If you’ve been hesitant to try sewing pants, this is a great first pattern. You’ll learn the basic process for assembling pants, but you won’t have to worry too much about alterations and fitting. Just use a fabric with a good amount of stretch and read through all of Kelly’s helpful tips for choosing a size.

I made my Hudson Pants with navy sweatshirt fleece from Girl Charlee. I thought about making them with a fun geometric print, but my classic pieces always get more wear. A wild print would have been fun around the house, but I think I’d feel funny wearing them out.

True Bias Hudson Pants | Radiant Home Studio

The Girl Charlee fleece is a nice fabric for the price. You can make a pair of Hudson Pants for about the same price you’d pay at Old Navy, which isn’t usually the case. (Sewing is an expensive hobby if you love quality fabrics!) For the waistband, pocket details, and ankle cuffs, I used a double knit remnant that I picked up at JoAnn Fabrics. Sweatshirt fleece isn’t very stretchy, so for the waistband and ankle cuffs I thought it would better to use something a bit more elastic.

As per Kelly’s suggestion, I went up one size because my fabric didn’t stretch as much as recommended. (I always debate about whether or not to include sizes, but I always find it helpful to know and compare when I see the sizes other people made. It helps to know whether the pattern runs big or small.) I made a size 6, which fit perfectly. The pattern is also drafted for women around 5’5″ (which is my height). I almost added some length after measuring the pattern, but decided against it since I trusted Kelly’s measuring and pattern testing. The length ended up being perfect as well. In the end, I didn’t make any alterations and ended up with a great fitting pair of pants…which makes me happy!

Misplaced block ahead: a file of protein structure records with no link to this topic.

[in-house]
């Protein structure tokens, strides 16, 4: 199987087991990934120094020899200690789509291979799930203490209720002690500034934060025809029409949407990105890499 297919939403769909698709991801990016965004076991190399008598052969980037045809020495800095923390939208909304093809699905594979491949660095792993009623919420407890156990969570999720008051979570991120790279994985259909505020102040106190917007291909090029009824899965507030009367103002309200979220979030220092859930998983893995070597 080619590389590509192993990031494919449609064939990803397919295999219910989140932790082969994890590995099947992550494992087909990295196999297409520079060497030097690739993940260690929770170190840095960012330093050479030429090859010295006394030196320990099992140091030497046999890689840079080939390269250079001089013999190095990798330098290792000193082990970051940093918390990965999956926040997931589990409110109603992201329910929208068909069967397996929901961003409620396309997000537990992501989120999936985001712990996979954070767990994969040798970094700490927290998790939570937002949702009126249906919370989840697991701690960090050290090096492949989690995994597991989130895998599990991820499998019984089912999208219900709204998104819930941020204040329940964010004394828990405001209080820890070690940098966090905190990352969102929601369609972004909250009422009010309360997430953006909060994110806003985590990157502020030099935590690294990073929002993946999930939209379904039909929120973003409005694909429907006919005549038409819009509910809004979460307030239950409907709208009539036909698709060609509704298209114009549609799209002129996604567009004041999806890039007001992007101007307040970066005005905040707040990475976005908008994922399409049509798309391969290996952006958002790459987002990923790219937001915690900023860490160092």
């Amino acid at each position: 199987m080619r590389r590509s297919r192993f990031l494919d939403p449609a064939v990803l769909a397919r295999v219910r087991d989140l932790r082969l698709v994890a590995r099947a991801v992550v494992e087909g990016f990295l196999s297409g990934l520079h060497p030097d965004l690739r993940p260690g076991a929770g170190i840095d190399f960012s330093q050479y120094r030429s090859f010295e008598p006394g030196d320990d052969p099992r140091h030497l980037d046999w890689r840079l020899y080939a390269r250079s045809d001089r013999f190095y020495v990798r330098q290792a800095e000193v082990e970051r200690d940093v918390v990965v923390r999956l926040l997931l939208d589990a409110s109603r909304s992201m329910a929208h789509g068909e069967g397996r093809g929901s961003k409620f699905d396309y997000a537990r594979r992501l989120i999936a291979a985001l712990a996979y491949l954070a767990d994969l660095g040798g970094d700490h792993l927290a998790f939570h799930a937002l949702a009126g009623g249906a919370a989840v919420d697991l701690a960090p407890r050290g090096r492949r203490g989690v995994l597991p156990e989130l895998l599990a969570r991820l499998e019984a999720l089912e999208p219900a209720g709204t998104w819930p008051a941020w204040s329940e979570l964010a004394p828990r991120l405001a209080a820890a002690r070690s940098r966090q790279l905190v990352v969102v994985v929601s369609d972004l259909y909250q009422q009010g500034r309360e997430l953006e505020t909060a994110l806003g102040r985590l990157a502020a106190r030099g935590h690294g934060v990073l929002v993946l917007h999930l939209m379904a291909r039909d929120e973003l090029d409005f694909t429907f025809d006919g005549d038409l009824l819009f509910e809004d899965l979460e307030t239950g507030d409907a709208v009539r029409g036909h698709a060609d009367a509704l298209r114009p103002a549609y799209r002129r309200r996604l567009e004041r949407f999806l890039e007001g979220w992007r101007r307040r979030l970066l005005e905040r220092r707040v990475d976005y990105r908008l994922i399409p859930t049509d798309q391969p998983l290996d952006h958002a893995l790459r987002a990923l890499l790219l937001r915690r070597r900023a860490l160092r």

I tried to take photos inside, but this little goober kept photobombing…

True Bias Hudson Pants | Radiant Home Studio

(and please ignore the variety of toys under the shelf…)

If you’ve been following me long, you probably understand how Pattern Parcel works now. You choose your price, support indie pattern designers, and the rest goes to and educational charity called donors choose. If you choose $32 or more, you receive the bonus pattern (the Odette dress). Pattern Parcel donates all profits after expenses from Parcel sales to the charity as well. Together we’ve raised over $12,000 for classrooms in need!

The patterns included in this parcel are:

Syrah Skirt by Lauren Dahl (exclusive release!)
Bronte Top by Jennifer Lauren
Julia Cardigan by Mouse House Creations
Hudson Pant by True Bias
Zsalya Dress by Kate and Rose

BONUS PATTERN: Odette Dress by Bluegingerdoll

Pattern Parcel #6: Choose your own price and support DonorsChoose. Win/win